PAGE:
Can Fashion Match Food For Sustainability?
The hospitality sector has done much in recent years to improve sustainability. As well as many hotels and residents looking to use more green energy and become more energy-efficient, many have embraced the concept of reducing food miles by using locally-produced ingredients where they can.
However, the question may be asked as to whether they are able to do as well when it comes to hospitality uniforms? Could many establishments on either side of the Atlantic be send out staff wearing far from sustainable work clothes to serve sustainable food?
Cotton is a material where this concern may apply heavily around the world. For example, writing for the Conversation, associate professor at RMIT University in Vietnam Rajikshore Nayak posed an unusual question: What to oranges, coffee grounds and seaweeds have in common? The answer is that all are more sustainable than cotton.
He explained that while cotton produces far fewer carbon emissions than polyester, other materials from which clothing fibres may be drawn include coffee waste, recycled plastic bottles, plus “seaweed, orange, lotus, corn and mushroom”.
While this may sound an unusual array of organic materials to make into clothing, their lower carbon footprints make them a must for sustainability, Prof Nayak argued. He observed that some notable clothing names - such as Patagonia, Mud Jeans, Ninety Percent, Plant Faced Clothing and Afends - are already seeking to incorporate these fibres into their products.
However, he added, “the true turning point will likely come when more of the biggest names in fashion get involved, and it’s high time they invest.”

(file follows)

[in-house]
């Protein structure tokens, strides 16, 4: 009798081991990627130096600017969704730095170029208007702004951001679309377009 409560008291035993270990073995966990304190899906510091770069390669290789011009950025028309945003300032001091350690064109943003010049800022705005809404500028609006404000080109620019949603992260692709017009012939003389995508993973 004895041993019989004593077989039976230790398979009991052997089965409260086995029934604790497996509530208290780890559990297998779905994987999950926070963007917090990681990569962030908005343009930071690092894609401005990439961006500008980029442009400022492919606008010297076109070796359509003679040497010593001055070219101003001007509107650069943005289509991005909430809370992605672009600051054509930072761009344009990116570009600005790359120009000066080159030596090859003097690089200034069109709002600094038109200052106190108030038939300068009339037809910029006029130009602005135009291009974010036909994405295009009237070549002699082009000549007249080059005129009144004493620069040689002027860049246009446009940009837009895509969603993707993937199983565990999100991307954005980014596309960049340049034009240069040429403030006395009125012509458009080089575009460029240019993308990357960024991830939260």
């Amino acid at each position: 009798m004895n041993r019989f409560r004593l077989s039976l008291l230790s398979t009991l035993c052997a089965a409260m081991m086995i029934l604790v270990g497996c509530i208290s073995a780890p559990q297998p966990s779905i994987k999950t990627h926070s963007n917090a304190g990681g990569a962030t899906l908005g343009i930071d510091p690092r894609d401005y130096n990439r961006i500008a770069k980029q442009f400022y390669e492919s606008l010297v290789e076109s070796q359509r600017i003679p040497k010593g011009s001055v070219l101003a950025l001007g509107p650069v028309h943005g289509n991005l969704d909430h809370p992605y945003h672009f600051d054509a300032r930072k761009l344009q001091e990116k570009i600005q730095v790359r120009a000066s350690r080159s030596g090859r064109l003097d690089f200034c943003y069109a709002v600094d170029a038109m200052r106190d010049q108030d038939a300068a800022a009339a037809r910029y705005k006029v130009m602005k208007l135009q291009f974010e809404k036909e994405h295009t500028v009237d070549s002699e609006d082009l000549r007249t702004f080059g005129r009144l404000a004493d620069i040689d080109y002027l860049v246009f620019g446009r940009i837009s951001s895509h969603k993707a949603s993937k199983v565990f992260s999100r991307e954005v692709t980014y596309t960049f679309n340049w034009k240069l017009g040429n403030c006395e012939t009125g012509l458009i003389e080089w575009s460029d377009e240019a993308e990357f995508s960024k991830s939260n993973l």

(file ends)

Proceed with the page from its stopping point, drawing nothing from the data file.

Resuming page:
Prof Nayak is not alone in calling out fashion, not least because of the shortcomings of cotton, where a key issue is the high volume of water needed to grow it (In the worst case scenario, the diversion of river water to grow cotton and other agricultural produce in the Soviet Union led to the environmental catastrophe of the disappearing Aral Sea).
Whether it is by using alternatives to cotton, cutting down on synthetic materials or simply working to curb the throwaway culture of ‘fast fashion’, it seems the clothing sector has a long way to go. As Politico notes, the pressure in the EU is being ramped up, with a European Parliament report noting that the number of clothes owned by Europeans has doubled in the last 15 years.
The report also noted that the European Commission is looking at legislation in this area, although nothing has happened yet.
Since EU membership is now a thing of the past, the UK won’t be tied to anything Brussels decides to do about the situation, but there is clearly plenty of public concern in the country. The recent 50 Shades of Greenwashing report by Sensu Insight found that when it came to making claims about environmental credentials, the fashion sector was trust less than any other.
That may raise some major challenges to companies in London to raise their game, but the same is bound to be true in the US, across Europe and elsewhere. If fashion is to follow food in learning ways of maximising sustainability in an authentic way, it appears much more will, and less green washing, is needed.